Yes, we all tend to leave our laptops plugged in for longer periods of time than we intend to. Not a big deal is it? How much do we know about leaving our laptops plugged in? It is bad? Or does it not make any difference at all? Let’s take a dive into this conversation because quite frankly, it isn’t as simple as it seems.
Let’s talk Batteries
Batteries are the first thing you might want to take a look at. There are two types of batteries you’d probably come across i.e. lithium-ion and lithium-polymer. They both follow the same principle of generating power through the movement of electrons. There are two main things to keep in mind regarding batteries. One, a battery cannot be overcharged if you leave it plugged in. Once it hits 100% it will stop charging.
And two, fully discharging a battery for a long period of time can actually damage your battery. Some people believe fully discharging a battery will somehow reduce the number of charge cycles the battery must undergo. In actuality, this does not happen; rather your battery may enter a deep discharge state.
So here arises a question:
What exactly damages Lithium Batteries?
There are a number of factors that contribute to lithium battery damage. They include charge and discharge cycles. There is a limit to the number of charge/discharge cycles it can go through before its performance starts deteriorating. Then we have voltage levels. A higher charge level means a shorter battery life. And then finally, we have a high temperature(over 30 degrees Celsius) this can cause intensive damage to the battery.
Li-ion batteries charge up to 4.20 volts per cell, which amounts to 100% of their capacity. At this level, the battery will have an average lifespan of 300-500 discharge cycles.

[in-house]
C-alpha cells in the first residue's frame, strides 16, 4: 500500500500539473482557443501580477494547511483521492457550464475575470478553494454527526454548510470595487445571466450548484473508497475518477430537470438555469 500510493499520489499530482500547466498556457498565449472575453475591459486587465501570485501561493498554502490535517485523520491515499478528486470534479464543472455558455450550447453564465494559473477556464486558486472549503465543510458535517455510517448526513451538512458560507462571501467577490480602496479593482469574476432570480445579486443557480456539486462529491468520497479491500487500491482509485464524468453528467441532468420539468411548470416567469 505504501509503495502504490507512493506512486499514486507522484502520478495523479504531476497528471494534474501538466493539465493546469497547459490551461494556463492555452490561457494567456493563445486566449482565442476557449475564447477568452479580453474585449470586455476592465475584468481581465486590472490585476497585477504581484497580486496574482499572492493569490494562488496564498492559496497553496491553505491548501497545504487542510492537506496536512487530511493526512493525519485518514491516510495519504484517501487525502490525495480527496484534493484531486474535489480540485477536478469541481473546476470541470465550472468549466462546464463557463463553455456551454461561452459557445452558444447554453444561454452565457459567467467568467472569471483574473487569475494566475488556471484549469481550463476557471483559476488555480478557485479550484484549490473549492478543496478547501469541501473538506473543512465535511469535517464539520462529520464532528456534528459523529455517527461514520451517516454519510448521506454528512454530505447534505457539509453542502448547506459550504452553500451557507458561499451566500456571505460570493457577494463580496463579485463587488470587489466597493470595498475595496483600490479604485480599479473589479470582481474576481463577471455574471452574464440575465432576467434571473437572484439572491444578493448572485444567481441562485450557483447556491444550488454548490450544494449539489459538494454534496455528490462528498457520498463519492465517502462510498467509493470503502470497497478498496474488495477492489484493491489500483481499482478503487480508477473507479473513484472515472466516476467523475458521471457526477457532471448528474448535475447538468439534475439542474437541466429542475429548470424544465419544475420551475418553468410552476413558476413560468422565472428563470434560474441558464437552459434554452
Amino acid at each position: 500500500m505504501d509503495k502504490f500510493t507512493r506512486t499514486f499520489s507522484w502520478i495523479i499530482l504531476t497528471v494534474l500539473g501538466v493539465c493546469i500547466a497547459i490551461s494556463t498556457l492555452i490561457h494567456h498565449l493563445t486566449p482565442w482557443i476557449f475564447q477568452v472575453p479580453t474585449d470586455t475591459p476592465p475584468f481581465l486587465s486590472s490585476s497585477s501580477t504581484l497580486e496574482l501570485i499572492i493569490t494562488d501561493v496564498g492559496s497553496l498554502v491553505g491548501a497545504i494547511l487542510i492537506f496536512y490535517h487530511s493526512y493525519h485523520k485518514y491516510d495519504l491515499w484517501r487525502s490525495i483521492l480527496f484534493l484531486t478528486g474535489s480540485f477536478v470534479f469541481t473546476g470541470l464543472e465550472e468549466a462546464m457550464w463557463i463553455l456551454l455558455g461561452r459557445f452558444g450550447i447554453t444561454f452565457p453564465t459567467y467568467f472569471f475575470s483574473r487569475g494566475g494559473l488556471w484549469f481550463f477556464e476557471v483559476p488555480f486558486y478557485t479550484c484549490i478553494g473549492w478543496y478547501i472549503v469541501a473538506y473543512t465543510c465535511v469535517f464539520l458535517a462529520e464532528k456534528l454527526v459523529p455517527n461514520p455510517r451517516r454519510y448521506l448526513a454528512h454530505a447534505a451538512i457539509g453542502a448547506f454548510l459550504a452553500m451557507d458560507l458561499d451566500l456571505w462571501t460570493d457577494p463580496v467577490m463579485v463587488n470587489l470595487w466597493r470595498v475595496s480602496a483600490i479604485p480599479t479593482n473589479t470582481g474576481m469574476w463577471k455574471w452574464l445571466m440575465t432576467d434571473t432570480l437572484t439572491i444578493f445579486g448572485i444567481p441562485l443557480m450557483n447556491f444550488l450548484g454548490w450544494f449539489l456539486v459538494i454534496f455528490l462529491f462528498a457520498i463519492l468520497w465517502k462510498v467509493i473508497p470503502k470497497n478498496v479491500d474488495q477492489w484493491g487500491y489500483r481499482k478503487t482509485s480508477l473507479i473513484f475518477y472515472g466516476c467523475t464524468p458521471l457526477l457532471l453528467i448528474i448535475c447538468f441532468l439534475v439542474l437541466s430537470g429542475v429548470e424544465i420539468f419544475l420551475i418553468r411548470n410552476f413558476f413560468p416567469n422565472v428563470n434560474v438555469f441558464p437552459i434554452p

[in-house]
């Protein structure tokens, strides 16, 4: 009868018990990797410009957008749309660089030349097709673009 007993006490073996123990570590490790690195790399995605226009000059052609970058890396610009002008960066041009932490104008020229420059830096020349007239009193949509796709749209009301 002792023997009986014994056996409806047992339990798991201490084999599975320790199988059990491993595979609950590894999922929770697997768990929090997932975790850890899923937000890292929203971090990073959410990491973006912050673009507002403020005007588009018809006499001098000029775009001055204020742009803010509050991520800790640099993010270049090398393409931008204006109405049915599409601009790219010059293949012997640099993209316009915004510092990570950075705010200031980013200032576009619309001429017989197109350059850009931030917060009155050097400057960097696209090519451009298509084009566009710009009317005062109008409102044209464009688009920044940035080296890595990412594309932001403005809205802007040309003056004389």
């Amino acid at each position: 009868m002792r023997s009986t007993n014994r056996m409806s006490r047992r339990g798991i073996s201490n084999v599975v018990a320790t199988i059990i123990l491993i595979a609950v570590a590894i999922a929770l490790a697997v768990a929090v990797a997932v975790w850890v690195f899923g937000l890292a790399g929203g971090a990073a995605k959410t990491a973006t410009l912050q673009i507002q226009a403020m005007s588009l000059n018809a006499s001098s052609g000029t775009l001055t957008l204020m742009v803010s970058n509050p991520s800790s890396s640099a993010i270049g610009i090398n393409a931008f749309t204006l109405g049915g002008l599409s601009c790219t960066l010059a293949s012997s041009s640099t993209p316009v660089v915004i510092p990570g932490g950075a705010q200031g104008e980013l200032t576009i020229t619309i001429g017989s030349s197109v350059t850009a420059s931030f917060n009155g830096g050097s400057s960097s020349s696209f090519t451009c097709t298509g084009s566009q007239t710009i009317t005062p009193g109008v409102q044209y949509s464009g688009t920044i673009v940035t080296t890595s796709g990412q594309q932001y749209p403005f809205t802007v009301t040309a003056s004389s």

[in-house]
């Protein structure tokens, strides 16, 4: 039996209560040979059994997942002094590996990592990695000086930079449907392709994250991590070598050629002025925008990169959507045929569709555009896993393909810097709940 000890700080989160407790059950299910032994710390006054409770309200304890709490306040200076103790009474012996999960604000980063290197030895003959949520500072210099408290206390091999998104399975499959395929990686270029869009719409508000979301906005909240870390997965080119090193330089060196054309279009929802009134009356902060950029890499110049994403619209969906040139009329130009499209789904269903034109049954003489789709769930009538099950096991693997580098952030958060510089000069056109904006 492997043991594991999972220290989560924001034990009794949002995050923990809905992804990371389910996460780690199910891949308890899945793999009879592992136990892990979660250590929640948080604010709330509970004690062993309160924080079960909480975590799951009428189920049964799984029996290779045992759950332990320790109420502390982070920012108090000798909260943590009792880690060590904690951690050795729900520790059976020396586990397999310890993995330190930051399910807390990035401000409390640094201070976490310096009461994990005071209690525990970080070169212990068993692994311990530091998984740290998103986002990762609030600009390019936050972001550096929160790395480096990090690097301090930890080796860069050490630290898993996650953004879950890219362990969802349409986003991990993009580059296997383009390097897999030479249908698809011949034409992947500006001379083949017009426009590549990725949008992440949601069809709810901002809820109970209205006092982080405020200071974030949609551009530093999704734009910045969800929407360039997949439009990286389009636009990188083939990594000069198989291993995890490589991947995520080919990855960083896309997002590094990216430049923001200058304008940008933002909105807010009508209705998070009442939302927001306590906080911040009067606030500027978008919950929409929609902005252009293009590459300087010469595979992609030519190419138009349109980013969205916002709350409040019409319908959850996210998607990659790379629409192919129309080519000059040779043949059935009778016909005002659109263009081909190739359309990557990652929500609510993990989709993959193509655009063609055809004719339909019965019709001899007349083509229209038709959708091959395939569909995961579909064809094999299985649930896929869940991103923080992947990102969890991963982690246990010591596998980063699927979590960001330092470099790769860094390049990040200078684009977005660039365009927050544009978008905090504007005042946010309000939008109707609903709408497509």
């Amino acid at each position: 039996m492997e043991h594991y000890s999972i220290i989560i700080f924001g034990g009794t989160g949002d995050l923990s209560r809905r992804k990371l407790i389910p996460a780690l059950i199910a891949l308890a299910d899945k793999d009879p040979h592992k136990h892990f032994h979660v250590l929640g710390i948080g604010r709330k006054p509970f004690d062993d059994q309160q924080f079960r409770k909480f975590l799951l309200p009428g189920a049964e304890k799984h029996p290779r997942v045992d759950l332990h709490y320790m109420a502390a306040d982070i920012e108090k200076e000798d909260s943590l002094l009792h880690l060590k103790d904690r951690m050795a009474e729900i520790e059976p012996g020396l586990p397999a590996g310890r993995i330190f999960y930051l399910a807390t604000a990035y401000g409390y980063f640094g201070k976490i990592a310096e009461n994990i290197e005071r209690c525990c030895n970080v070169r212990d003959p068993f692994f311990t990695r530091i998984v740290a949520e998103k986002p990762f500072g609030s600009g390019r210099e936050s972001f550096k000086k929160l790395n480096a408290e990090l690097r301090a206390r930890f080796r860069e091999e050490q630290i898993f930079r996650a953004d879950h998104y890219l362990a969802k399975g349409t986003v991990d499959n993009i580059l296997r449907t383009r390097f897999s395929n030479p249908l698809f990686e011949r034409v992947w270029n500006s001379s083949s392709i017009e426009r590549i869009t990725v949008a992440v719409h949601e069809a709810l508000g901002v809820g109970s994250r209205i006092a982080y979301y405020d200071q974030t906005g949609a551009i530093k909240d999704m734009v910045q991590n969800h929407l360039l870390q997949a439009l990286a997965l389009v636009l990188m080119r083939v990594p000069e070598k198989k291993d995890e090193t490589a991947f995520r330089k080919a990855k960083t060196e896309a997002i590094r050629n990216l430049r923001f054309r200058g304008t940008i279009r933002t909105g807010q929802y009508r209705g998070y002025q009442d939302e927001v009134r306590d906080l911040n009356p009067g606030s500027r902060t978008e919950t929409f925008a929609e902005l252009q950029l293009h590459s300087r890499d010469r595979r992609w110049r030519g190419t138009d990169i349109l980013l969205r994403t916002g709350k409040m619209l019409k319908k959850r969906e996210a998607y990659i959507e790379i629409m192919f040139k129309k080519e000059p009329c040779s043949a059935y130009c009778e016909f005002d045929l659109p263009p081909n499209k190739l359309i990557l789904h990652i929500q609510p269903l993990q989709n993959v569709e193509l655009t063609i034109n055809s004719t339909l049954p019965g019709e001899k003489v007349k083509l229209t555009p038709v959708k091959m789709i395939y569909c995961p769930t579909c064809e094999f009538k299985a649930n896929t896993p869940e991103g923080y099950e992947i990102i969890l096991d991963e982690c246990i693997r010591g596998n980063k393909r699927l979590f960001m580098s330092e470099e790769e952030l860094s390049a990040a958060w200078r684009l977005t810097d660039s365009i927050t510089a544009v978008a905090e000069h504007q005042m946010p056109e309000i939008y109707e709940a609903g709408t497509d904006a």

For every 0.10 V drop below the charge the number of discharge cycles doubles until the optimum level is reached, 3.90 V/cell which has around 2400-4000 discharge cycles. However, at this level, the battery is only 60-65% charged. Therefore, the runtime will be a little more than half of a fully-charged battery.
As mentioned before temperatures above 30 degrees Celsius tends to damage the battery life. The heat will cause damage irrespective of other factors but in case we add high voltage to the deal, it gets even worse. According to a study conducted by The Battery University battery with a 40% charge at 40 degrees Celsius would fall in capacity by 85% within a year.
If charged to 100%, the capacity will fall to 65%. A fully charged battery at 60 degrees Celsius will fall to 60 percent capacity just in three months. Therefore, keeping a battery permanently charged at 100% will slowly shorten its life. Add high temperatures to the mix and it’ll just lose capacity even faster. The heat from the laptop itself can also contribute to this.
Should You Remove the Battery?
So now another question arises, why not remove the battery altogether? Well, some laptops come with sealed batteries while a majority of older ones still come bearing removable batteries. Some manufacturers also differ in opinions regarding removing batteries. Acer, for example, says you don’t have to remove the battery on AC power but you should remove it if you aren’t going to use it for a couple of days. Apple, on the other hand, advised against taking batteries out.
It usually depends on the power management setup on the laptop. Some will reduce power when a battery isn’t present. If you do decide to remove the battery, make sure you store it properly. This means charged at least above 40% and up to 80%. Also, it is best if kept at room temperature.
Should You Keep Your Laptop Plugged In?
So now let’s go back to our main question. Should you or should you not keep your laptop plugged in? The answer is not singular. Because both, leaving your laptop plugged in or charging it every day tends to damage the battery.
Acer recommends removing the battery when not in use, Asus recommends draining the battery to at least 50% every two weeks, Dells says there’s no problem leaving the battery plugged in at all times. Apple recommends not leaving a laptop plugged in at all times rather keep it in alternate use i.e. using your laptop as required but keeping it charged without the battery dropping below critical levels.
Therefore the final conclusion bears that, you should do both. Keep your laptop plugged in some days while using it on battery power on alternate days. Just make sure you aren’t completely draining it of battery or overheating it.